Pootie Tang is f’cking sensational. The subjectivity of fandom is beyond you. It what makes you a loudmouth, and Shoals a critical voice worth reading.

  7. I just think you misinterpreted the Simmon’s quote, and I’d say you’re just taking a due-swipe at him, but I’m not sure if this is post “History for Children,” or whatever you called his amateurish revisions in later editions of the BoB. Anyways, I feel like you kinda misread his quote, and went on to eloquently articulate an argument which basically said the same thing as the quote, only much longer. Tryin’ to beat Simmons at his own game, eh? But then again, this is all the fault of his maddening writing sometimes that tries to take a simple idea, like the one you spelled out, but speak it in the only language Simmon’s knows (or cares to use): Sports/Pop Culture.

    • A quote from later in his piece:

      “When you’re critically acclaimed in sports, that means you failed in the end … and those Suns teams did fail. As much as we hate to admit it.”

  8. why does “critical acclaim” imply those teams accomplishments can only be appreciated by snobs? i think simmons’ point is that their play was worth taking note of for the sort of reasons you suggest, i.e. that they were “thrilling, creative, inventive and loved by all.” his point is just that they fell short of achieving their full potential, which seems to be true. after all, the s.s.o.l. suns were skilled enough to win a championship, and they certainly aimed to, but they didnt. when simmons says the suns failed, he means they failed at a particular goal, one which is generally considered to be a pretty important one by competitive athletics.

    i’m not sure why being a sports critic is exclusive with thinking that championships matter/are a important gauge of the merit of a particular team. if your argument is just that things other than championships should matter in how we think about teams, then im not sure that that is a criticism of simmons, as he starts the article by making just that point. he even goes as far as to say that we might sometimes justifiably think better of non-championship teams then champion winners (his discussion of the spurs v. suns), if better is to be thought of in aesthetic, or “critical” terms. the question is why those aesthetic considerations should cause us to ignore, or assign secondary importance, to winning? why can’t we both be fans of what the suns did, and acknowledge what they didnt do?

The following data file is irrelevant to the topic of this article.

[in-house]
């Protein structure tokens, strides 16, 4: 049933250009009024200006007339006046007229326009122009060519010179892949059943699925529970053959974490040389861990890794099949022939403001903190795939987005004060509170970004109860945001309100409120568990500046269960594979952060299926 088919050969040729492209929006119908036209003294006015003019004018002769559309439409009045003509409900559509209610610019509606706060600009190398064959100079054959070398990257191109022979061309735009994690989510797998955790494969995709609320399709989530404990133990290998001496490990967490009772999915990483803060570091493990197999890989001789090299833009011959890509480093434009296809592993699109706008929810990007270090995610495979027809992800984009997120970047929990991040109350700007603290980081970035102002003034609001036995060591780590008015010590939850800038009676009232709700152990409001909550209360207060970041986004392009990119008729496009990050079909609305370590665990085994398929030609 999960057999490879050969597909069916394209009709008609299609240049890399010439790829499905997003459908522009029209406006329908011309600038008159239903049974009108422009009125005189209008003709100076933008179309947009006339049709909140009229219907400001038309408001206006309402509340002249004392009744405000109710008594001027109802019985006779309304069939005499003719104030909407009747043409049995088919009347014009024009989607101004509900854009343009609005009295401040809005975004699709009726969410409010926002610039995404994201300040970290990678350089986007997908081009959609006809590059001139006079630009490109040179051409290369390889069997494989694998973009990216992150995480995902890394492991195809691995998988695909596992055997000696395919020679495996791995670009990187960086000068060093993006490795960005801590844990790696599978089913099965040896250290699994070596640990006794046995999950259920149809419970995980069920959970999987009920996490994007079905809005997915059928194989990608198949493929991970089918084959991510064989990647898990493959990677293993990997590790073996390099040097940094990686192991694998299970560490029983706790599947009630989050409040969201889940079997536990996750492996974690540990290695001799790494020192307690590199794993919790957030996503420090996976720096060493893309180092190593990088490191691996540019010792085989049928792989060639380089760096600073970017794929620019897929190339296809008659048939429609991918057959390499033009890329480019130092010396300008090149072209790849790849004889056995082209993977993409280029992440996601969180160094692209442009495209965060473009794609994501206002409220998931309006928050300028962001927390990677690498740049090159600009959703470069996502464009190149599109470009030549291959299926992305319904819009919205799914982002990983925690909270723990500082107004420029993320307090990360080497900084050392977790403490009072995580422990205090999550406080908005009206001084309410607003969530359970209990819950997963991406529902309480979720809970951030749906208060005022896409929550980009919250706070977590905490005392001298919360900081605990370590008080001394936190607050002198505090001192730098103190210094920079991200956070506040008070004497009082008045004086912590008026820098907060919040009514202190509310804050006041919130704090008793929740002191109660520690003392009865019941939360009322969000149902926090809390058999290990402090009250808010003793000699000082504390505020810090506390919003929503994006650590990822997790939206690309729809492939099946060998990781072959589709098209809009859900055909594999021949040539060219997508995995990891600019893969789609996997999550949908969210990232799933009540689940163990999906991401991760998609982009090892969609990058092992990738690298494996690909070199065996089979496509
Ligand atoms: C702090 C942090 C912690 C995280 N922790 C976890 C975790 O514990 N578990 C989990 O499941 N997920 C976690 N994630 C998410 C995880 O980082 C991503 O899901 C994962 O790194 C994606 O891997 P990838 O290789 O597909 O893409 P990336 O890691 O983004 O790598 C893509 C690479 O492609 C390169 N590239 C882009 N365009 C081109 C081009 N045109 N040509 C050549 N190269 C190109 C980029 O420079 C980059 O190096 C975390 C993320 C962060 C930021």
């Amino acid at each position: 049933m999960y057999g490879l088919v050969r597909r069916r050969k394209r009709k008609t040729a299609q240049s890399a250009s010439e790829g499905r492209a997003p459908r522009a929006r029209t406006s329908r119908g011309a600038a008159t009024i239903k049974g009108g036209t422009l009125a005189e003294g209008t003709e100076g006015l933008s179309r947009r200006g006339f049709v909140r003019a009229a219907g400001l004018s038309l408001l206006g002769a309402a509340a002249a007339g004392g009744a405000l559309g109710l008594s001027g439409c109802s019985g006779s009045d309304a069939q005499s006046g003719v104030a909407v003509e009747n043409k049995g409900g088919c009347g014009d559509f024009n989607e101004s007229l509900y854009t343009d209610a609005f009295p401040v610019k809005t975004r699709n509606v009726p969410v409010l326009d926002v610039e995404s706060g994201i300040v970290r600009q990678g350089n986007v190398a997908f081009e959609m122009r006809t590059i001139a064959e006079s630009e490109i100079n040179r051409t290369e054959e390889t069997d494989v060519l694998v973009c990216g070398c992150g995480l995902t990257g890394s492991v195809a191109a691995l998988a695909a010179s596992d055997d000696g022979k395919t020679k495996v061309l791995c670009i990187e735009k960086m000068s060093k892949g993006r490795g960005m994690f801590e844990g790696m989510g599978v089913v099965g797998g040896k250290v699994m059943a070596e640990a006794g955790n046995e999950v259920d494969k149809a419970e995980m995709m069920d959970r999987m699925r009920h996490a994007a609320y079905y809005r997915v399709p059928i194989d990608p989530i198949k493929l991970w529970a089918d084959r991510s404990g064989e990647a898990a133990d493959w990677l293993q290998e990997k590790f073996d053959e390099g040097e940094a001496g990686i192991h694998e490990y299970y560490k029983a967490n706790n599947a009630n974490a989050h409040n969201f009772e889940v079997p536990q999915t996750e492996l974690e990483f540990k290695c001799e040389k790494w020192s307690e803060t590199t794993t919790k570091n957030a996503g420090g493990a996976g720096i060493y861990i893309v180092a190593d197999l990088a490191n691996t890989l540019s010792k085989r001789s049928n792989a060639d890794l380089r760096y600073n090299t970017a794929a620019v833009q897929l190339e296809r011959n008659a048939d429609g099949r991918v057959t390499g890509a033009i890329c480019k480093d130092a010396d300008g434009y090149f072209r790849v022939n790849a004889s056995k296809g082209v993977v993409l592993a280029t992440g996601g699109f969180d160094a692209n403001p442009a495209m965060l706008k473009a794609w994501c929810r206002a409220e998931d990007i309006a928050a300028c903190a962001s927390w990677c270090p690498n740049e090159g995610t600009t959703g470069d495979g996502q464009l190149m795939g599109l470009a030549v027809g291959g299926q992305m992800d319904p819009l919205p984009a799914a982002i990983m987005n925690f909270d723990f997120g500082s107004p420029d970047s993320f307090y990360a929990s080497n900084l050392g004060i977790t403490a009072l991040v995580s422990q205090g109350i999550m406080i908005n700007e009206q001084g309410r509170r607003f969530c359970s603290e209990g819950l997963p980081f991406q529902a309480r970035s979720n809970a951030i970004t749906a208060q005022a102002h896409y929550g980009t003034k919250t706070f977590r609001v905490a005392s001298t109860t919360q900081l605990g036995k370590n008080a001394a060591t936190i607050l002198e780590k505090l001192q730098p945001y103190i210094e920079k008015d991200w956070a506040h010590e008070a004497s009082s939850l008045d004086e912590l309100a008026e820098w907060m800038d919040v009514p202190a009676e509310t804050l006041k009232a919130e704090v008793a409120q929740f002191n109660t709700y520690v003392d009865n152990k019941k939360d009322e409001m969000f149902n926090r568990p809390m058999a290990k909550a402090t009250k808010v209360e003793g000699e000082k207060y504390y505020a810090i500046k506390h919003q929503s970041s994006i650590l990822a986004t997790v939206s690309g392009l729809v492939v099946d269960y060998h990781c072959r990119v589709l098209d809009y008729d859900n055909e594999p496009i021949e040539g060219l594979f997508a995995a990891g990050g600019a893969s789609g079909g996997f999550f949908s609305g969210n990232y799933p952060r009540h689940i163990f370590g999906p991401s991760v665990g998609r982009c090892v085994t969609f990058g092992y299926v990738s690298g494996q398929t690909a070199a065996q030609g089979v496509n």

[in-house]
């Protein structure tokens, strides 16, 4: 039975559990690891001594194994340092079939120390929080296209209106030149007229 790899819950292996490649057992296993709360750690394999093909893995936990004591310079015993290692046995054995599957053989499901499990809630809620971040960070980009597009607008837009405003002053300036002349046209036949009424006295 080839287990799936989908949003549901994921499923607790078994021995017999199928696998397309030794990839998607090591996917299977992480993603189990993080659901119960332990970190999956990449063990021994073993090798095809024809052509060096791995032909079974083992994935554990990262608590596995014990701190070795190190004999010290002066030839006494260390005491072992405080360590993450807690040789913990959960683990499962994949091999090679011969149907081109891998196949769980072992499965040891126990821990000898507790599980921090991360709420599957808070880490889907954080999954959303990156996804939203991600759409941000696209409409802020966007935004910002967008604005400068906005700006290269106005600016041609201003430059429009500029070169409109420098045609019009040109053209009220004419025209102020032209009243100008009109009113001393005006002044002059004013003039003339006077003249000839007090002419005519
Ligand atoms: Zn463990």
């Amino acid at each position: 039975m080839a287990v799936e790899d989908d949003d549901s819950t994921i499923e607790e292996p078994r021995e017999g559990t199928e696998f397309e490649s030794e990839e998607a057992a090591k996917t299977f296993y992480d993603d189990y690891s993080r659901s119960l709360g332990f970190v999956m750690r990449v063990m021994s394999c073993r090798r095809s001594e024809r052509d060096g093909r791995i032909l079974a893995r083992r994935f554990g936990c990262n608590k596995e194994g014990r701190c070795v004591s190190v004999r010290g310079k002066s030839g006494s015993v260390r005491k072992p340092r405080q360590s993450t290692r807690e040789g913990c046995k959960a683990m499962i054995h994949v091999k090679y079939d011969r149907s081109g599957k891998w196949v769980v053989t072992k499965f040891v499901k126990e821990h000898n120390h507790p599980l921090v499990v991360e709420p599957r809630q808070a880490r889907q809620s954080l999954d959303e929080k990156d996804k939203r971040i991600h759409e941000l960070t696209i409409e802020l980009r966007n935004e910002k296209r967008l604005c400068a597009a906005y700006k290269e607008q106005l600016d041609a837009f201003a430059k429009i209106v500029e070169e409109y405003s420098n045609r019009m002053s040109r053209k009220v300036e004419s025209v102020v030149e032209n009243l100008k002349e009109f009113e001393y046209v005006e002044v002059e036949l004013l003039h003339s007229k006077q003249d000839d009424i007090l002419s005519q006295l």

when you talk about the win-focused view as being unnecessarily teleological/de-emphasizing the agency of sports fans, im not sure why that has to be the case. cant we think both winning and critical acclaim are both important aspects of the way we value teams. i think you could still agree with the marcus type point while still thinking of competitive success as an important criteria for evaluating sports teams. it also seems like the analogy to culture or art more generally misses out on the competitive element of sports which is part why we care about them. i guess im not if your point is supposed to be that we shouldnt care about competition, in which case im not sure why what you’ve said justifies that strong a conclusion, or if its just that things other than competition are important too, in which case i’m not sure you’ve really criticized simmons.